This activity is intended to supplement Trigonometry, Chapter 2, Lesson 3.
Time required: 35 minutes
Students will sinusoidal regression to determine equations to model various data sets and use the equations to make inferences.
Topic: Trigonometric Functions
Calculate the trigonometric line of best fit to model bivariate data and use it to predict a value of one.
Teacher Preparation and Notes
Prior to beginning the activity, students should download the KANSTEMP program to their handhelds.
This investigation has students using sinusoidal regression with data sets and making inferences with the created equations.
Students should already be familiar with the properties of sine graphs.
This activity is intended to be teacher-led.
To download the calculator file, go to http://www.education.ti.com/calculators/downloads/US/Activities/Detail?id=9733 and select KANSTEMP.
Problem 1 – Temperature graphs
Students start this activity by running the KANSTEMP activity to store the necessary data for this activity in lists. For Problem 1, students will only use the data in lists L1 and L2. The other lists will be used later in this activity.
Students should plot the data using the settings shown to the right. To obtain an acceptable window, press ZOOM and select 9:ZoomStat.
Students will use a sinusoidal regression to find a sine function that models the data. They should store the equation in Y1.
After students have determined and graphed the sine regression equation, f(x)=26.75sin(0.47x−1.80)+51.1, emphasize the need to check for its reasonableness of fit when compared to the scatter plot of the data.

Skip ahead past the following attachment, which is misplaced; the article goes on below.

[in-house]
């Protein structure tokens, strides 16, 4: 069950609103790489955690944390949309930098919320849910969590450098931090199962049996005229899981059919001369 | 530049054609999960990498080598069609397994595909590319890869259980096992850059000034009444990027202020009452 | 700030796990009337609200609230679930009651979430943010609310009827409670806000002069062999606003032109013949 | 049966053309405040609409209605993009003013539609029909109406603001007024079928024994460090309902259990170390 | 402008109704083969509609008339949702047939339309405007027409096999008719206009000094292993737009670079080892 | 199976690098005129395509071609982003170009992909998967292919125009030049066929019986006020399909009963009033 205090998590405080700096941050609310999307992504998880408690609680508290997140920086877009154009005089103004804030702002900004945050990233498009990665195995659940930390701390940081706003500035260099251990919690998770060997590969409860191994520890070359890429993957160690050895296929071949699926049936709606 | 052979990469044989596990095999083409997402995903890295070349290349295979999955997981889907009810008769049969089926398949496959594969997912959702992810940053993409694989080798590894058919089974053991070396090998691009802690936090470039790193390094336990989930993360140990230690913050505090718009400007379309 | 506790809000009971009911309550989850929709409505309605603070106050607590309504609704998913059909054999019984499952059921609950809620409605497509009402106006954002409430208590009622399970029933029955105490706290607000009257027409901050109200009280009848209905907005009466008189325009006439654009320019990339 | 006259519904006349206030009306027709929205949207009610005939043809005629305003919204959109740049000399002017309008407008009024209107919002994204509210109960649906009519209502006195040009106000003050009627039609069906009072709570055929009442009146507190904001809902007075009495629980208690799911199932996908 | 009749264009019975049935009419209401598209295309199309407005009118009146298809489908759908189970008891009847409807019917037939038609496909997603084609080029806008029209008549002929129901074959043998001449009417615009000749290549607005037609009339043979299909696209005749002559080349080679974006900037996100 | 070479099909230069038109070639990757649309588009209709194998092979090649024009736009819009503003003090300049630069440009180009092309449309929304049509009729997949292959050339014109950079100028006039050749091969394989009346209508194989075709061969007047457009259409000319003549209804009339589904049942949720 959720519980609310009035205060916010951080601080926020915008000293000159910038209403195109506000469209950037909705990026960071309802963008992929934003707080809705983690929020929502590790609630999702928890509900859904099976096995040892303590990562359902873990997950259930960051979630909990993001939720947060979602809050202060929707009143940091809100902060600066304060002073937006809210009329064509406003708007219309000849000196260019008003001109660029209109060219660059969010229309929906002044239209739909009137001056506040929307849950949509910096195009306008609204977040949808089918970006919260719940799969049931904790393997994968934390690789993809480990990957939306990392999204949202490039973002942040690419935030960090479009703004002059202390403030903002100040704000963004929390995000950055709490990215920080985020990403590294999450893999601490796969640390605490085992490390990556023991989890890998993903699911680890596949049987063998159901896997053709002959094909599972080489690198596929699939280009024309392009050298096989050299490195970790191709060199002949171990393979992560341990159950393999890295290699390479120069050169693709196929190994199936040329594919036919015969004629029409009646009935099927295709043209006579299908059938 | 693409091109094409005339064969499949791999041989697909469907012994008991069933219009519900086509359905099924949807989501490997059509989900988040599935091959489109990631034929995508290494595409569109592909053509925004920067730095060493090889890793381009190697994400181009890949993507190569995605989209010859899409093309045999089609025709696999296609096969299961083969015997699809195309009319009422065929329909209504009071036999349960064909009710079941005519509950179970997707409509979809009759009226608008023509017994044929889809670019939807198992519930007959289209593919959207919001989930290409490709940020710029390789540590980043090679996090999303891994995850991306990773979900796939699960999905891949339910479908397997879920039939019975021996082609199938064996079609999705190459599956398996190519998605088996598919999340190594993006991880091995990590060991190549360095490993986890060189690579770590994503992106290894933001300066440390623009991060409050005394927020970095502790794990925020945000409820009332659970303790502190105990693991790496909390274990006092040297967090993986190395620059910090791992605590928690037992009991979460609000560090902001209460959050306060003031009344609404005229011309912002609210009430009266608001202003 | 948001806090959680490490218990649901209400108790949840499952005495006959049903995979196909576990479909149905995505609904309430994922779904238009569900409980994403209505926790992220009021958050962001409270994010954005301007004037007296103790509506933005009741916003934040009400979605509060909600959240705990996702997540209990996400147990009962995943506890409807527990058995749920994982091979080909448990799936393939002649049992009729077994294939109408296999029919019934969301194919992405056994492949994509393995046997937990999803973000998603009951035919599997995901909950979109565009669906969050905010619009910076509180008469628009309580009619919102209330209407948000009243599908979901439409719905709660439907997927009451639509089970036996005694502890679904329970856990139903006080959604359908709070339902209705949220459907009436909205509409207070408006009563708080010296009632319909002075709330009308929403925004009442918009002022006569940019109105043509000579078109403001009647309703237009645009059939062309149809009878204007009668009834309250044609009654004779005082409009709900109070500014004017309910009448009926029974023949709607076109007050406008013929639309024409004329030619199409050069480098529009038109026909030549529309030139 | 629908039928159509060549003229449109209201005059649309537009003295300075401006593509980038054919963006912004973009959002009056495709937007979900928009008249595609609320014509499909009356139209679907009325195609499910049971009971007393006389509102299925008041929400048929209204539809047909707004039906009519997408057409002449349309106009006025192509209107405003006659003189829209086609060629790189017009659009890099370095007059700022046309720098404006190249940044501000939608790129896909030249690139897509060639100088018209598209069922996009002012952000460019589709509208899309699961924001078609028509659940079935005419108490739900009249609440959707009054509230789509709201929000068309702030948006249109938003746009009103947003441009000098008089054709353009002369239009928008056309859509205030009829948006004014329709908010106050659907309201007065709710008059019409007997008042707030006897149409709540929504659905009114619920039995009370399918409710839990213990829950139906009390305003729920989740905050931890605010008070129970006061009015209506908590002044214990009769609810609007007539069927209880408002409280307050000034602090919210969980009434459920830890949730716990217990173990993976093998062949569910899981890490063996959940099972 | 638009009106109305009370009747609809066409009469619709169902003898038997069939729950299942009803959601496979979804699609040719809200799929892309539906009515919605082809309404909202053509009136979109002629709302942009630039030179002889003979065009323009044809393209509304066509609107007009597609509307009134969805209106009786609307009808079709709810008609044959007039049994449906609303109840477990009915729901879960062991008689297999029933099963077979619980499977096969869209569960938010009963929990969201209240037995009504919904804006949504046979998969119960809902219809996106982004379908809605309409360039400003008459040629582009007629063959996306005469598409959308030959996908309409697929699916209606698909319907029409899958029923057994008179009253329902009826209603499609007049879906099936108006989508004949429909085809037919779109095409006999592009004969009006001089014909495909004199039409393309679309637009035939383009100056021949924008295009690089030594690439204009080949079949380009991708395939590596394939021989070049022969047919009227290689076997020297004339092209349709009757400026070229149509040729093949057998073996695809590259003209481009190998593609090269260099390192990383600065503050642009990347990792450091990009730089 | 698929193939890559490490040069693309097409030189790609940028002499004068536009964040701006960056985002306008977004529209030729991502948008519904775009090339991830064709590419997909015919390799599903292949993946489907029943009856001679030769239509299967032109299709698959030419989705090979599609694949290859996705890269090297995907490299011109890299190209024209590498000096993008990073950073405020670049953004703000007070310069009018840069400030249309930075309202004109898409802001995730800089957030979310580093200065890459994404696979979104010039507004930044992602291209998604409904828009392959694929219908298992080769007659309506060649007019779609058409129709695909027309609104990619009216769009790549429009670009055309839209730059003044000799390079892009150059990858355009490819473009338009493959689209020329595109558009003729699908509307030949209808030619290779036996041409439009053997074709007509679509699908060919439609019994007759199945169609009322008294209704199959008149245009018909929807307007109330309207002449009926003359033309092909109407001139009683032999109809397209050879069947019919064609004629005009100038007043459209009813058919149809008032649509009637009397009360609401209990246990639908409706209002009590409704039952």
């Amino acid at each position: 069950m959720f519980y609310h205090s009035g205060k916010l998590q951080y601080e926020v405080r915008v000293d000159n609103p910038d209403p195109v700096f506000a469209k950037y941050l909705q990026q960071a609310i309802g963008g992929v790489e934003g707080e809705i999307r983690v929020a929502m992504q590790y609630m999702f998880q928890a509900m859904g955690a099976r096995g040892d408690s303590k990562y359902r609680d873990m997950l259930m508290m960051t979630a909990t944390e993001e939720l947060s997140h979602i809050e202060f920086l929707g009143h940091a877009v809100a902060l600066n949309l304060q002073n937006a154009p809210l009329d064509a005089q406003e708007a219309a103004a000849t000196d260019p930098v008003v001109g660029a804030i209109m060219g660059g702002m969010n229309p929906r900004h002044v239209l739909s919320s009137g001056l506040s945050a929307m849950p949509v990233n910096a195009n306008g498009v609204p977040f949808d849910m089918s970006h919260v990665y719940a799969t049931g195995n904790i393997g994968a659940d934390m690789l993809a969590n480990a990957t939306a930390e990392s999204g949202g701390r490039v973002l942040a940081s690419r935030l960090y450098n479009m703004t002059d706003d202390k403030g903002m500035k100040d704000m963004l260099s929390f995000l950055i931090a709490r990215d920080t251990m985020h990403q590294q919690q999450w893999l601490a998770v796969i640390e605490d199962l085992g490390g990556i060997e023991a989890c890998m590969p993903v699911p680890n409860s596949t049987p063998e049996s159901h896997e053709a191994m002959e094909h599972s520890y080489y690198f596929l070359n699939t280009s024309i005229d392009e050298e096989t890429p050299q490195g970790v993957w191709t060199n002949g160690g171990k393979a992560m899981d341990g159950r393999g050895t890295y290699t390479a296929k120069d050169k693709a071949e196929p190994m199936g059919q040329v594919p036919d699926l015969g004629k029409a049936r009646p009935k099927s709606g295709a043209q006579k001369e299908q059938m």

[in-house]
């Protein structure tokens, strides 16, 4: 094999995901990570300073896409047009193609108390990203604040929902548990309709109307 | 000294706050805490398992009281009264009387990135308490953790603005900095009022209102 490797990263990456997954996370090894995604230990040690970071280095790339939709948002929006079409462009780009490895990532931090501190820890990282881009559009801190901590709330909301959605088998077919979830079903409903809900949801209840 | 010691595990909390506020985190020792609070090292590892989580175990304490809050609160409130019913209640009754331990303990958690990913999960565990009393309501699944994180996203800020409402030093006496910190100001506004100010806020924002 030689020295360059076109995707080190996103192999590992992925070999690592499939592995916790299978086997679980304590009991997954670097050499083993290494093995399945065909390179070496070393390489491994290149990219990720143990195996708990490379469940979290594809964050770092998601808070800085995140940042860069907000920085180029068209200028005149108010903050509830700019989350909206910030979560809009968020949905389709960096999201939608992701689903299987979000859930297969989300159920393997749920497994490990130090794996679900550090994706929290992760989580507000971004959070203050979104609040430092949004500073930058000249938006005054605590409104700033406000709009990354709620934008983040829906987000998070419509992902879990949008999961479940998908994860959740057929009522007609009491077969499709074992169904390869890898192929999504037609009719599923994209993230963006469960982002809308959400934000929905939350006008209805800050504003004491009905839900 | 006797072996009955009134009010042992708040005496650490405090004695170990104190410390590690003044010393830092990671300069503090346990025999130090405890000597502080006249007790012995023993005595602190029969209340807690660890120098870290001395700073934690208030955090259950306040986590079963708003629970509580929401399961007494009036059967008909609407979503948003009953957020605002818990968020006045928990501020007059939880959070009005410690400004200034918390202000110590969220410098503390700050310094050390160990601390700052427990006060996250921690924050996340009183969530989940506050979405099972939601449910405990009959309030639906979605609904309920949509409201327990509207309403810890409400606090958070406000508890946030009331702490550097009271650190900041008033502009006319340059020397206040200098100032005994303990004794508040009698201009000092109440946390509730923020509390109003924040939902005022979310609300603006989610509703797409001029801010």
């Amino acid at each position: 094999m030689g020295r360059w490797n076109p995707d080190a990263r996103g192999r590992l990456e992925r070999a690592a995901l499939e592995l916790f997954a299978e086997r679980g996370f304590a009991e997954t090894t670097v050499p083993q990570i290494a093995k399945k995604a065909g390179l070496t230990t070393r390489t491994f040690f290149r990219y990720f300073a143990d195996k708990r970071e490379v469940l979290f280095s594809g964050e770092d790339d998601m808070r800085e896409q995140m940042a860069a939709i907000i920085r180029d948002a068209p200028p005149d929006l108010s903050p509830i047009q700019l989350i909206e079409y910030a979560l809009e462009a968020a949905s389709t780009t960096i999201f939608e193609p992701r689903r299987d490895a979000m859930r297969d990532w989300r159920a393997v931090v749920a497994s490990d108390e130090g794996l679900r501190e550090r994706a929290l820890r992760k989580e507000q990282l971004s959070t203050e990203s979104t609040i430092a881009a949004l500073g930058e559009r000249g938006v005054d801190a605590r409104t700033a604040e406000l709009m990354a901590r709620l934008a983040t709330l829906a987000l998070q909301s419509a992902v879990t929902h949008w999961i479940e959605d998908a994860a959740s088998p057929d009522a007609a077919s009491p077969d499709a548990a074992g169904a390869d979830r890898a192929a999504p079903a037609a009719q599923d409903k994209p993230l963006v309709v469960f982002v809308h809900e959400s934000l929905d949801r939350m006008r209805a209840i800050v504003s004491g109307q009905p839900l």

Problem 2 – Hours of Sunlight
The amount of light a location on the Earth receives from the Sun changes each day depending upon the time of year and latitude of that location. The amount of daily sunshine Kansas City experiences has been recorded in the lists where the calendar day is in L3, and the hours of sunlight is L4. Remind students to change the settings for Plot 1 so that the XList is L3 and the YList is L4.
Students will again use the sinusoidal regression to find an equation to model the data.
Students will use their equation to calculate the winter and summer solstices and spring and fall equinoxes. To calculate the equinox dates, students can use Trace to find the x−values when the y−value is 12. To find the solstice dates, students can use the minimum and maximum functions from the Calc menu.
Problem 3 – Tides
The Bay of Fundy has the highest tides in the world. If a tape measure were attached at the water line of a peer, and the water level height were recorded over a period of eighteen hours, data like that in L5 and L6 would be generated. Remind students to change the settings for Plot 1 so that the XList is L5 and the YList is L6.
After finding an equation to model the data, students will use the model to predict future events. Students can use the Trace feature, the value feature (students must adjust the window to include x=49 on the screen), or enter Y1(49) on the home screen.
- Vernal Equinox - 81.94 calendar days (March 22)
- Autumnal Equinox - 264.97 calendar days (September 22)
- Summer Solstice (1st maximum of the function) -173.3 calendar days (June 22)
- Winter Solstice (1st minimum of the function) - 357.76 calendar days (December 22)